Heys’ Investorship concept is not something found in ordinary books on how to invest or what to invest in. You certainly won’t find it in an investing book for beginners. Rather, as he puts it, “Investorship is a philosophy defining a body of knowledge, behaviors, and wisdom. These are the basis for explaining the difference between real investment success and mediocre investment results.”

Everyone Needs Help Doing the Right Thing

Even armed with the wisdom of this Investorship philosophy, most normal investors will need support in their financial journey. Heys is quick to point out that a good financial advisor can be critical to lasting success.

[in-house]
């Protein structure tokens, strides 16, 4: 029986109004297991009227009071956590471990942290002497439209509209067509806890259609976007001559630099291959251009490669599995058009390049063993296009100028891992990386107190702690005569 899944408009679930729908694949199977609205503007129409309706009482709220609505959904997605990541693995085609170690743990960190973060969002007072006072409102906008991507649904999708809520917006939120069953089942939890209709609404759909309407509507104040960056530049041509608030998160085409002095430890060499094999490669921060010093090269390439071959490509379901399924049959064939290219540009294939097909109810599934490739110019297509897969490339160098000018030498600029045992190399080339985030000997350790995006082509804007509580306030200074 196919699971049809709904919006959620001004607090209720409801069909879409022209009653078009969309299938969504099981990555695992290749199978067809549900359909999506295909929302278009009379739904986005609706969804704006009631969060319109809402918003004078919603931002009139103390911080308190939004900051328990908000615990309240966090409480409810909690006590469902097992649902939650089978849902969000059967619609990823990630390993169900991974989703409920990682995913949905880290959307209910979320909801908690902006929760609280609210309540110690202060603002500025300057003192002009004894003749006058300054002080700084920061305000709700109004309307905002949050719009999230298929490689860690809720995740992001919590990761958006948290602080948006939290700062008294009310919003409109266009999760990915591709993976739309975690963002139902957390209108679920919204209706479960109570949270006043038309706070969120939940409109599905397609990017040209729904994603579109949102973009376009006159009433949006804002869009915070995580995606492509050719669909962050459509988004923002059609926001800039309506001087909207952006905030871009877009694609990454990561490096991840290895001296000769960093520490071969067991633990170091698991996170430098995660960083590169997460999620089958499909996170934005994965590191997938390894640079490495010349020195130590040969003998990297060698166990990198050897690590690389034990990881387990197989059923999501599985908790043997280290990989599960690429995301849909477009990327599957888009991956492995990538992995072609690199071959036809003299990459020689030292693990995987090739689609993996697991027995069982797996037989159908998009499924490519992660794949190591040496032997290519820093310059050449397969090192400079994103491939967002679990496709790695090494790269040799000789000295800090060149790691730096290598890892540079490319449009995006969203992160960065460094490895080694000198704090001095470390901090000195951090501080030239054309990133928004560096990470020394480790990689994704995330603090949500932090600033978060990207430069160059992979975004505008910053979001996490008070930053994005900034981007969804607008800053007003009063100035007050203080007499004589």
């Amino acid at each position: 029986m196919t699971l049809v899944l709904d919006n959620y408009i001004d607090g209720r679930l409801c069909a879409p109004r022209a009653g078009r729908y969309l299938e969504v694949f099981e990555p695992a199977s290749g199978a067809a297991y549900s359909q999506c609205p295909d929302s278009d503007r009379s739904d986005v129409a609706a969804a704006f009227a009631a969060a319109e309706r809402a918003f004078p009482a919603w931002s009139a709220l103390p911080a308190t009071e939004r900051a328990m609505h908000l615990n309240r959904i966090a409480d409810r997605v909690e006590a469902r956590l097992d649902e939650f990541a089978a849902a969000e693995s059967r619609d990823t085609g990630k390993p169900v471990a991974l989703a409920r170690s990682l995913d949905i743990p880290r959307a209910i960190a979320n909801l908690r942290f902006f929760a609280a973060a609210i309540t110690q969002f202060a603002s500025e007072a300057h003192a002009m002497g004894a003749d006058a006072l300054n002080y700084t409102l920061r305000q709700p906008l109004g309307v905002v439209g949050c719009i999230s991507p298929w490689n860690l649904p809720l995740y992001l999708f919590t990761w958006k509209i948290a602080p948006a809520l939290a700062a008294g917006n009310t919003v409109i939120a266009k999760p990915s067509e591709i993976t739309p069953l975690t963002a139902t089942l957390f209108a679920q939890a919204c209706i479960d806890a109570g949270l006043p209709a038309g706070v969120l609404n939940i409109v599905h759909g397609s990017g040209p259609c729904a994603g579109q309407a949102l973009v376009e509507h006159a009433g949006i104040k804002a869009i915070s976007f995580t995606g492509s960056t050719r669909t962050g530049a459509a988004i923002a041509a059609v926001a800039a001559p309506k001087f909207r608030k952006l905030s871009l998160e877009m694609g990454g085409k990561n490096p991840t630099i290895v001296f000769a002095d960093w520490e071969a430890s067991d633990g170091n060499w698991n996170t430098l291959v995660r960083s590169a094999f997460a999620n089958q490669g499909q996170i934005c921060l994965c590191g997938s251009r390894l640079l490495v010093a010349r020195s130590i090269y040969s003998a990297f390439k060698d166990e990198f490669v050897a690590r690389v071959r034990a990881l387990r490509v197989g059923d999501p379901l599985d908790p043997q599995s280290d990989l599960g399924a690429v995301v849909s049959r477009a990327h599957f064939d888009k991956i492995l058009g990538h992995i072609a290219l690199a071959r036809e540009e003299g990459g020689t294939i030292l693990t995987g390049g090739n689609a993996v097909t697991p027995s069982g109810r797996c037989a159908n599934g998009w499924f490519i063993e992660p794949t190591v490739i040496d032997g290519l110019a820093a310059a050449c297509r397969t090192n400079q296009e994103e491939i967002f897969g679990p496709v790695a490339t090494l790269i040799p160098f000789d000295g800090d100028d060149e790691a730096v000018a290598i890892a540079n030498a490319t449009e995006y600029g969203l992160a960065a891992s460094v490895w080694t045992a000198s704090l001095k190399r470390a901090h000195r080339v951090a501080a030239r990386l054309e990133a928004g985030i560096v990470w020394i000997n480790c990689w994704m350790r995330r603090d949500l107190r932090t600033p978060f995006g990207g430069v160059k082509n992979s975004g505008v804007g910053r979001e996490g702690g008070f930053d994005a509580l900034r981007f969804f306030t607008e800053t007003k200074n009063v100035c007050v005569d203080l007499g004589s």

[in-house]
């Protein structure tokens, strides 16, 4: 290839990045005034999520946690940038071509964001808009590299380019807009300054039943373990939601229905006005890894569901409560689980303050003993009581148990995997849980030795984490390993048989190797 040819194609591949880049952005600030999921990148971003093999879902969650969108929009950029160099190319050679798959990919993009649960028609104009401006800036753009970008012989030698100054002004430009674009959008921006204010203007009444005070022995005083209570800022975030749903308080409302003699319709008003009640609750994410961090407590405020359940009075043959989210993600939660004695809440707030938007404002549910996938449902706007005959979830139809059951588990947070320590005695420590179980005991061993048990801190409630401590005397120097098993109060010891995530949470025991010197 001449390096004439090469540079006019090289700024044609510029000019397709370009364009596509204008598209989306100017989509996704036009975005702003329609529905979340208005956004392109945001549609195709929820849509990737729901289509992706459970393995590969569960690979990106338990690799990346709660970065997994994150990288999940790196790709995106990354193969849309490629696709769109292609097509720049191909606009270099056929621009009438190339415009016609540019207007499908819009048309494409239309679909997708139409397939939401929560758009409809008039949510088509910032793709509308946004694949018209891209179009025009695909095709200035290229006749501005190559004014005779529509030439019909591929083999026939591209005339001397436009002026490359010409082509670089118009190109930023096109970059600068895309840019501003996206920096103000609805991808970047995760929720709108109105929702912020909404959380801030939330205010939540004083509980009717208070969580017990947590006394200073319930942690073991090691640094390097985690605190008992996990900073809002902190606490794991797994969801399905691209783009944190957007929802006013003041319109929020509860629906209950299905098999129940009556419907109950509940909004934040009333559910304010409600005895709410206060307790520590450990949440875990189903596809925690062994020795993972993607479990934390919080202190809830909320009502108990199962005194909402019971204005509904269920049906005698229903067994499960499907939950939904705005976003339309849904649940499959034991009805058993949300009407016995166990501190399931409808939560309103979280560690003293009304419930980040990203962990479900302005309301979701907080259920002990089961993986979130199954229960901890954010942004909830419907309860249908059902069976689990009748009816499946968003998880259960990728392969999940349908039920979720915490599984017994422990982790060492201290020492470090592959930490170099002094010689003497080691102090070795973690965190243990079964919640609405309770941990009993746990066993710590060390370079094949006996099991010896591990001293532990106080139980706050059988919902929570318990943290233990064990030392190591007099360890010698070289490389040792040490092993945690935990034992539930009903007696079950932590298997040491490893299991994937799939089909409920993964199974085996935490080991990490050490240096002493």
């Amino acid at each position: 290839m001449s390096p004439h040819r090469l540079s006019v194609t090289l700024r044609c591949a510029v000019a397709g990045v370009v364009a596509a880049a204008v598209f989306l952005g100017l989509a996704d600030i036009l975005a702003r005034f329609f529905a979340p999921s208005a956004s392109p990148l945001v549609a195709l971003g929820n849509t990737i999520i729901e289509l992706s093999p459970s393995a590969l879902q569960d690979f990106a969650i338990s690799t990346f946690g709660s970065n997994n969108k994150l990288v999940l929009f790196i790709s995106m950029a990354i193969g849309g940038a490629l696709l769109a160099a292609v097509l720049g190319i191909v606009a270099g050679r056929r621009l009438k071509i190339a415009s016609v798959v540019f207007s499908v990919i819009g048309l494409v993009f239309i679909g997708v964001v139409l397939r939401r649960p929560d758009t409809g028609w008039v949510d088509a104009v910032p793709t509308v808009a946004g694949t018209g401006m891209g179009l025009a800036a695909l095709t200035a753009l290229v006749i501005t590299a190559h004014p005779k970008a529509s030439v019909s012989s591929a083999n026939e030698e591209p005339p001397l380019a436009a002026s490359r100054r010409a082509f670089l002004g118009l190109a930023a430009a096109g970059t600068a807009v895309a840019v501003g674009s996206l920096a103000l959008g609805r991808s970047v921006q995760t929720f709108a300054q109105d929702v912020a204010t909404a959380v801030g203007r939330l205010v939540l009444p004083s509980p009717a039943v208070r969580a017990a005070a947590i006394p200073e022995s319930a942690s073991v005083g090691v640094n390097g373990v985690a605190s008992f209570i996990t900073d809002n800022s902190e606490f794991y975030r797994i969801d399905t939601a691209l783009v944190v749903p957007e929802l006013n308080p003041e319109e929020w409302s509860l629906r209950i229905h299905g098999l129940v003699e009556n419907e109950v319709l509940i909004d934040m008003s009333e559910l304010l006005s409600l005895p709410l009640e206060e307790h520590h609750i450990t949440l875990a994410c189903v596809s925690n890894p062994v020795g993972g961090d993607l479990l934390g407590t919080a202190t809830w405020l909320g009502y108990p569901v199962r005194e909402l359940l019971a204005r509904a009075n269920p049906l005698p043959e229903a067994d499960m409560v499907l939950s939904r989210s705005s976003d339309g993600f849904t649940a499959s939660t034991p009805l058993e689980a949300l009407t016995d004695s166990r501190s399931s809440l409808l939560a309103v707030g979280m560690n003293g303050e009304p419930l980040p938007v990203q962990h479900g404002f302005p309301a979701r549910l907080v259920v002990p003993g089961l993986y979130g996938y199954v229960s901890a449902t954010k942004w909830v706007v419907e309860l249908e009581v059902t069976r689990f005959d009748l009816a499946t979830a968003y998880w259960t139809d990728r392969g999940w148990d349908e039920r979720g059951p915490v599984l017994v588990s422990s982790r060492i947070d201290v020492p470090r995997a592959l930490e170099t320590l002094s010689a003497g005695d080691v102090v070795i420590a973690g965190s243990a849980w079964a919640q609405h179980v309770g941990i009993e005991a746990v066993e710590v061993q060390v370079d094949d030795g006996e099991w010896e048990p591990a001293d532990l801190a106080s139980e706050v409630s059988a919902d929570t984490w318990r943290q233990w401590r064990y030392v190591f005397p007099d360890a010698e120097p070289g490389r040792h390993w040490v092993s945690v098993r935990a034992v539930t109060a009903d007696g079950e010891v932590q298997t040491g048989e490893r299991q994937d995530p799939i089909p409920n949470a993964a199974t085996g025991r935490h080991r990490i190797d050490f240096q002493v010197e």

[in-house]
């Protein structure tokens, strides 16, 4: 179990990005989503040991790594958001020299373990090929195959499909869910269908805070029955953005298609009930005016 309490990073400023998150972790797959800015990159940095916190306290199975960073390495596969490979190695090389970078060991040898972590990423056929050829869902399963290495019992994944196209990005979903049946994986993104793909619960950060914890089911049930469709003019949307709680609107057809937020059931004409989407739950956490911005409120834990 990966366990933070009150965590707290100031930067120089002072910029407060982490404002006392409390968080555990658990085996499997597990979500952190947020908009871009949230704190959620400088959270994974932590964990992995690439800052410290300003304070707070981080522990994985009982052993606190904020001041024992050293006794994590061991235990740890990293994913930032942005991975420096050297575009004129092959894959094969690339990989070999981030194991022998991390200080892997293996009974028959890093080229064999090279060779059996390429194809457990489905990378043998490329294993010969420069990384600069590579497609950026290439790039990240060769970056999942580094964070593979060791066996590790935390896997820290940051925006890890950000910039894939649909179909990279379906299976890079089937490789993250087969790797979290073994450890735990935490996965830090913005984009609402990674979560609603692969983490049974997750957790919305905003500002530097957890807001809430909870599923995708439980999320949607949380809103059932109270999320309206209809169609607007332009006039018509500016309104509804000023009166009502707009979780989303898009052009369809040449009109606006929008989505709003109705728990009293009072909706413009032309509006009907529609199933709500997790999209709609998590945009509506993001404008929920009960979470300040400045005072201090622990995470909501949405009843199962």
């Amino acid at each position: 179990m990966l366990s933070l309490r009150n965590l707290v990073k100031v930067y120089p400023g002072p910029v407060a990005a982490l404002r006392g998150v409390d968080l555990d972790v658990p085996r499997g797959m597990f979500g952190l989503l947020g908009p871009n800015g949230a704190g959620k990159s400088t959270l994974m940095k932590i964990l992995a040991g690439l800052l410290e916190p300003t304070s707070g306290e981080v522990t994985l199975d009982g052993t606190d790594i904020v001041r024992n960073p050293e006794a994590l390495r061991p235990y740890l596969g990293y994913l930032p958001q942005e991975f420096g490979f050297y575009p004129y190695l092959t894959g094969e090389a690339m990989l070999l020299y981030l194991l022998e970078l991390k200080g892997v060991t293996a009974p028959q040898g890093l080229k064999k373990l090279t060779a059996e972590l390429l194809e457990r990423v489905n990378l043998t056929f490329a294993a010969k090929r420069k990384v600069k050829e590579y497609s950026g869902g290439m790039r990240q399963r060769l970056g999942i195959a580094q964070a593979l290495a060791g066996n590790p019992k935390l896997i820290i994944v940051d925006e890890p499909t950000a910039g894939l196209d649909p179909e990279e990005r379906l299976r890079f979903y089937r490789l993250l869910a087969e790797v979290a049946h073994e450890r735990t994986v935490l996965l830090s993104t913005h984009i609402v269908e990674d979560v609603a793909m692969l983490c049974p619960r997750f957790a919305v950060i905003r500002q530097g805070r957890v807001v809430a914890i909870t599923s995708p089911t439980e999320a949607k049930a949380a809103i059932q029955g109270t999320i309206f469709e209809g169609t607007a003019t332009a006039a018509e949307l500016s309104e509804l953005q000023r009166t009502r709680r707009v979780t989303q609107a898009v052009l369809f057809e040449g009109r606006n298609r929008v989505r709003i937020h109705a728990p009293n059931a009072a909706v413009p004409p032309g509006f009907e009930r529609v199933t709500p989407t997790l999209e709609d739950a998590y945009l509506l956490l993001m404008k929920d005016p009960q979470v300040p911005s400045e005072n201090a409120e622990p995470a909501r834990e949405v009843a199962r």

“People’s tendency to react in the moment is a habit that’s hard to overcome. For a person trying to lose weight, the impulse to open the fridge or take that extra cookie is powerful, and seemingly irresistible. Likewise, the impulse to sell when the stock ticker turns red is hard to resist. A sound financial advisor, like a good diet coach, will help put things in context, bring calm to the discussion, and remind the client of the value of long-term goals.”

Heys’ book includes a number of helpful techniques along these lines. The theme of these is to reduce the noise that stimulates a reflexive or fear-driven response. Instead of setting automatic stock alerts in one’s brokerage account app, he recommends disabling them—or not installing the app in the first place. Rather than checking account status every day or week, the book points to reviewing accounts monthly or quarterly—preferably with an advisor. Following Kahneman’s lead, Heys encourages habits that are based on reflection, not reaction, and are reinforced by calm, knowledgeable advice.